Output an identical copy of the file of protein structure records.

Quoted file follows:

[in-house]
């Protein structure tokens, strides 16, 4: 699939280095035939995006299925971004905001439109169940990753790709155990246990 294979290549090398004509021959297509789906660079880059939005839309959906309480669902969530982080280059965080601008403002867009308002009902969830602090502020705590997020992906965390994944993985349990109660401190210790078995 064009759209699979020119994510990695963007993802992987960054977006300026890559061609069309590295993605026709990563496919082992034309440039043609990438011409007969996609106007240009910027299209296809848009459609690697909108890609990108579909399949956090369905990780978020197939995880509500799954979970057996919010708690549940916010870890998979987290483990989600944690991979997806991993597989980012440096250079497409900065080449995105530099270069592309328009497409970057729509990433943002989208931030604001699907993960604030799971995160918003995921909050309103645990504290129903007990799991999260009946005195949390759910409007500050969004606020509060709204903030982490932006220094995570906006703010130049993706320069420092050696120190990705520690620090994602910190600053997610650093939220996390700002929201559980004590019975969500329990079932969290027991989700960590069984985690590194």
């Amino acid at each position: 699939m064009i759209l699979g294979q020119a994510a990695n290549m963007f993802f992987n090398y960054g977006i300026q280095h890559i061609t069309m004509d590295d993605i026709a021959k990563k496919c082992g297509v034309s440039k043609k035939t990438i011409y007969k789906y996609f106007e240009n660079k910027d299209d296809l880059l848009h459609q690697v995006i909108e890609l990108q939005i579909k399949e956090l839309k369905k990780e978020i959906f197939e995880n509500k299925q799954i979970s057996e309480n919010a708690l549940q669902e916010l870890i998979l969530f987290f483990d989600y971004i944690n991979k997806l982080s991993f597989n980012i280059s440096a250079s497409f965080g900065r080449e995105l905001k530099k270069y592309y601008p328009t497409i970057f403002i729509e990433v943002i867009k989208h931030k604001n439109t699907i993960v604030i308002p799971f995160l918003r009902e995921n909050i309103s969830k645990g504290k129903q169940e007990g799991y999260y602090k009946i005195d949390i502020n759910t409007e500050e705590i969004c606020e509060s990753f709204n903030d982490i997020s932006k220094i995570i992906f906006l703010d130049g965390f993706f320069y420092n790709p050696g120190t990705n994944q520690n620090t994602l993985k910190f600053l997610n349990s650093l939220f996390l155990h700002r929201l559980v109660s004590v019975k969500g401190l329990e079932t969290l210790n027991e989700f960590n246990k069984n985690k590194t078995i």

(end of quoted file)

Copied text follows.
[in-house]
């Protein structure tokens, strides 16, 4: 699939280095035939995006299925971004905001439109169940990753790709155990246990 294979290549090398004509021959297509789906660079880059939005839309959906309480669902969530982080280059965080601008403002867009308002009902969830602090502020705590997020992906965390994944993985349990109660401190210790078995 064009759209699979020119994510990695963007993802992987960054977006300026890559061609069309590295993605026709990563496919082992034309440039043609990438011409007969996609106007240009910027299209296809848009459609690697909108890609990108579909399949956090369905990780978020197939995880509500799954979970057996919010708690549940916010870890998979987290483990989600944690991979997806991993597989980012440096250079497409900065080449995105530099270069592309328009497409970057729509990433943002989208931030604001699907993960604030799971995160918003995921909050309103645990504290129903007990799991999260009946005195949390759910409007500050969004606020509060709204903030982490932006220094995570906006703010130049993706320069420092050696120190990705520690620090994602910190600053997610650093939220996390700002929201559980004590019975969500329990079932969290027991989700960590069984985690590194």
């Amino acid at each position: 699939m064009i759209l699979g294979q020119a994510a990695n290549m963007f993802f992987n090398y960054g977006i300026q280095h890559i061609t069309m004509d590295d993605i026709a021959k990563k496919c082992g297509v034309s440039k043609k035939t990438i011409y007969k789906y996609f106007e240009n660079k910027d299209d296809l880059l848009h459609q690697v995006i909108e890609l990108q939005i579909k399949e956090l839309k369905k990780e978020i959906f197939e995880n509500k299925q799954i979970s057996e309480n919010a708690l549940q669902e916010l870890i998979l969530f987290f483990d989600y971004i944690n991979k997806l982080s991993f597989n980012i280059s440096a250079s497409f965080g900065r080449e995105l905001k530099k270069y592309y601008p328009t497409i970057f403002i729509e990433v943002i867009k989208h931030k604001n439109t699907i993960v604030i308002p799971f995160l918003r009902e995921n909050i309103s969830k645990g504290k129903q169940e007990g799991y999260y602090k009946i005195d949390i502020n759910t409007e500050e705590i969004c606020e509060s990753f709204n903030d982490i997020s932006k220094i995570i992906f906006l703010d130049g965390f993706f320069y420092n790709p050696g120190t990705n994944q520690n620090t994602l993985k910190f600053l997610n349990s650093l939220f996390l155990h700002r929201l559980v109660s004590v019975k969500g401190l329990e079932t969290l210790n027991e989700f960590n246990k069984n985690k590194t078995i």